Following are a few of the top frustrations voiced in the most recent KANE research, along with ways 3PLs can assist mid-tier suppliers with each challenge. 

 Top Frustration #1:  

Limited delivery time windows and fines for non-compliance

Retailers are no longer just voicing their frustration with late shipments – they’re acting on that frustration and imposing chargebacks for non-compliant shipments. Example: for items that are late or missing during a one-month period, Walmart’s On Time In Full (OTIF) policy states that suppliers may incur a fine of up to 3% of the value of the items.

Many suppliers are crying foul, citing long waits and lack of available resources at delivery points. These problems, they say, make compliance impossible. But at the end of the day, routing guides are necessary to keep product moving swiftly through retail DCs and on to stores. 

To comply with OTIF and similar mandates, consider starting with a thorough self-assessment when it comes to your current retailer compliance. How are you doing now before things get even tighter? You can then follow this up with plans for optimization.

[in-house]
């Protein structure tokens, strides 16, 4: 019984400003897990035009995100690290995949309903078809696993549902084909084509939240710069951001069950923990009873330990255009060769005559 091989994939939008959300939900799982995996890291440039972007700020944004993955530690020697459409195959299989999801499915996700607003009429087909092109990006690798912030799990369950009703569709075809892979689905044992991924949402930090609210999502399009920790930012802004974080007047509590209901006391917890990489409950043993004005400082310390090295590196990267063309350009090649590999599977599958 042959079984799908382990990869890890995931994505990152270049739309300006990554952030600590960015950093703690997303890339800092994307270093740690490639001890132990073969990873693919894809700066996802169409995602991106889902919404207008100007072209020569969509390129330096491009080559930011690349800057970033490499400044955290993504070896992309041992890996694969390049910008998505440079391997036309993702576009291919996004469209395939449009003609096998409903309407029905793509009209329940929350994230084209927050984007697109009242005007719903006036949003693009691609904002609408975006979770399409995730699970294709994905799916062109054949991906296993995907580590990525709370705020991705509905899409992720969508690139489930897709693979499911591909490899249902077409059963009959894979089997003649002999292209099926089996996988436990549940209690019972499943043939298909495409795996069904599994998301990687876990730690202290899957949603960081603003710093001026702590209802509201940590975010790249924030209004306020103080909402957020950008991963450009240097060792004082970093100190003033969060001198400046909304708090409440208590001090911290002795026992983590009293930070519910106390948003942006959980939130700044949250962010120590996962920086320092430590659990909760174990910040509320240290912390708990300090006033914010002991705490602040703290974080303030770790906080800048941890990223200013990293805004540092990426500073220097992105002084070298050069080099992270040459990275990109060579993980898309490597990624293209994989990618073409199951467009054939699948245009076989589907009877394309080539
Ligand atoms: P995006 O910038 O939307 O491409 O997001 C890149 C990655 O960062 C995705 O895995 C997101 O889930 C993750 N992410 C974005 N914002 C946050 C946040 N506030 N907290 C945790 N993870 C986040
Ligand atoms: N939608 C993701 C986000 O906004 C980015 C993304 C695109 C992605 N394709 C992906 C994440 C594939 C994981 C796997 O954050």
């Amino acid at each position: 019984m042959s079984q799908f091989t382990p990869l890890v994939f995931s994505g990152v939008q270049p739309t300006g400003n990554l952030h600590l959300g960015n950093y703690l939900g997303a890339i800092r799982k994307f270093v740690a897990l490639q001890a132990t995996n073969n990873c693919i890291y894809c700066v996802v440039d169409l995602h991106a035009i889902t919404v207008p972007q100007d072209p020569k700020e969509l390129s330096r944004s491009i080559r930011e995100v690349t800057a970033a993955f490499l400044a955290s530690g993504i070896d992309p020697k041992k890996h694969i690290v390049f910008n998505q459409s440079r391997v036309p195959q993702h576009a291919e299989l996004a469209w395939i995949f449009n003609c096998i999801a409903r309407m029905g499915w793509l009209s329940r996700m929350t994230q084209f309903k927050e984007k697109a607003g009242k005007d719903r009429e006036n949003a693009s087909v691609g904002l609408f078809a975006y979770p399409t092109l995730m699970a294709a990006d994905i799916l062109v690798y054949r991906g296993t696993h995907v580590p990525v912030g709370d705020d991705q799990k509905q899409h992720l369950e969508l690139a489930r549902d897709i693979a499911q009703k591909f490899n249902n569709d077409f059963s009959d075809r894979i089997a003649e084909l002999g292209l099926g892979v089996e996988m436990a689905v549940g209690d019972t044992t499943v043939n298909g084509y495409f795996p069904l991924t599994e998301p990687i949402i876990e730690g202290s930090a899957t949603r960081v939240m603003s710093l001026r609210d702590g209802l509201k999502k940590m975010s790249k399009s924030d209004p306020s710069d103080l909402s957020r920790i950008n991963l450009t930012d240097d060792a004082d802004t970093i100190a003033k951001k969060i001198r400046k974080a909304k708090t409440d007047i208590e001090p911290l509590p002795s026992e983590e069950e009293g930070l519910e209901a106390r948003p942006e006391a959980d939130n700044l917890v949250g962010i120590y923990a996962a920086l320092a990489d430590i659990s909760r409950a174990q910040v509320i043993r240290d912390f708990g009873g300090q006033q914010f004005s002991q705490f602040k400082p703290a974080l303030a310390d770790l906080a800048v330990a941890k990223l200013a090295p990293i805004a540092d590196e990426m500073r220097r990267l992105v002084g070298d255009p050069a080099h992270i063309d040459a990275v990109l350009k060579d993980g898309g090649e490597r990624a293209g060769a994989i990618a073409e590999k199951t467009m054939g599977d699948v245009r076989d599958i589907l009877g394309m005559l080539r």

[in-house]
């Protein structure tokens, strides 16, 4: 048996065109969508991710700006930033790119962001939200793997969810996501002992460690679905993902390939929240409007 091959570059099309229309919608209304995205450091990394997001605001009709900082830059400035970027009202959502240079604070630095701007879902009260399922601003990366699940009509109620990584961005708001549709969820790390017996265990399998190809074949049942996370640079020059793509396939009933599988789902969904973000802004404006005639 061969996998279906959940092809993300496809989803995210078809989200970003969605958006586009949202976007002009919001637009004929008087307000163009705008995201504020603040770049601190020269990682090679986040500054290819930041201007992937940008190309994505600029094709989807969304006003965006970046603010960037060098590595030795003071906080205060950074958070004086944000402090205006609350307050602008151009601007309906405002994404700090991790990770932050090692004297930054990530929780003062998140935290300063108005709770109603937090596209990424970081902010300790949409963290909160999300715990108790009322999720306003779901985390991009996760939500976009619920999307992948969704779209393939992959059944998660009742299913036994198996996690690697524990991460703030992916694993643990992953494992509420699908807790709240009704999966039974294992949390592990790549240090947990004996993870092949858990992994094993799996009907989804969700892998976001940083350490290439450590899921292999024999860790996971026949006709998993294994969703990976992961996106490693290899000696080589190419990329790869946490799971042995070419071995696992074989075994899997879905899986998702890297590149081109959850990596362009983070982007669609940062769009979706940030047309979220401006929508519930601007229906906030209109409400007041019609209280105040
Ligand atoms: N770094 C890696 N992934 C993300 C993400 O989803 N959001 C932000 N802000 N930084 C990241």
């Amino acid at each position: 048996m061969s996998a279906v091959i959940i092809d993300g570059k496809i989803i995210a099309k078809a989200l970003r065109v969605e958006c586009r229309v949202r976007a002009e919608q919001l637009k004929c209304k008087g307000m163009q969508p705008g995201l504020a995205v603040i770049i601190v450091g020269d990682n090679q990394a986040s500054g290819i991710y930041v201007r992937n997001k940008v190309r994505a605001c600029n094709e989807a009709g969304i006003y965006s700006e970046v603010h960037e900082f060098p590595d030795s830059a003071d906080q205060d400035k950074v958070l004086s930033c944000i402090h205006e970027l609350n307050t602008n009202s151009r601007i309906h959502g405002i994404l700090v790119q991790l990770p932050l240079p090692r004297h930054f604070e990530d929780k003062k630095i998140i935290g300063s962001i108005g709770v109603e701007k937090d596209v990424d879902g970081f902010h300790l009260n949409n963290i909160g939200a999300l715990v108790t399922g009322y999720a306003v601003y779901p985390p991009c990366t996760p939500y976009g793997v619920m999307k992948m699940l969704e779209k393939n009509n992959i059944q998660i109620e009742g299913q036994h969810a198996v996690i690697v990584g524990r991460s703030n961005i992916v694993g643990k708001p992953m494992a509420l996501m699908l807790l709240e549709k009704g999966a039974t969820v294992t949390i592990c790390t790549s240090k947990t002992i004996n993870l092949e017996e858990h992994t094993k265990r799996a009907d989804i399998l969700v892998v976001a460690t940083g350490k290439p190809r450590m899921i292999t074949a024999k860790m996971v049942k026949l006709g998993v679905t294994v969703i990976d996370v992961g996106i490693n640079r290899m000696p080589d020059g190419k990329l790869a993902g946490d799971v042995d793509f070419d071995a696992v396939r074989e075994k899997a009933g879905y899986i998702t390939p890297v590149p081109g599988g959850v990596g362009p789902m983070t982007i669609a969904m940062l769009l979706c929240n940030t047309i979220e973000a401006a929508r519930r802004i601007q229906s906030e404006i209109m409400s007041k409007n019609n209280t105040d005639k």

Additionally, many 3PLs specialize in CPG logistics and ship daily to Walmart, Target, CVS and large grocery retailers. Based on this retail experience, they are well-versed in routing guide compliance and helping small-to-mid-sized suppliers meet retailer demands.

Top Frustration #2

Retailers are ordering in small quantities to avoid carrying inventory

As more product is in – or on the way to – stores, less product is sitting in a retailer’s warehouse. This is a good thing for retailers, who reduce carrying costs through more just-in-time replenishment. The problem, say suppliers, is that this pushes inventory back upstream, which in turn creates freight inefficiencies and runs counter to green logistics initiatives. 

Historically, holding freight to combine orders for the same retailer allowed suppliers to ship in cheaper, full truckload quantities. Today, smaller, more frequent orders means higher freight costs with increased use of LTL, and more trucks on the road, adding to congestion and pollution.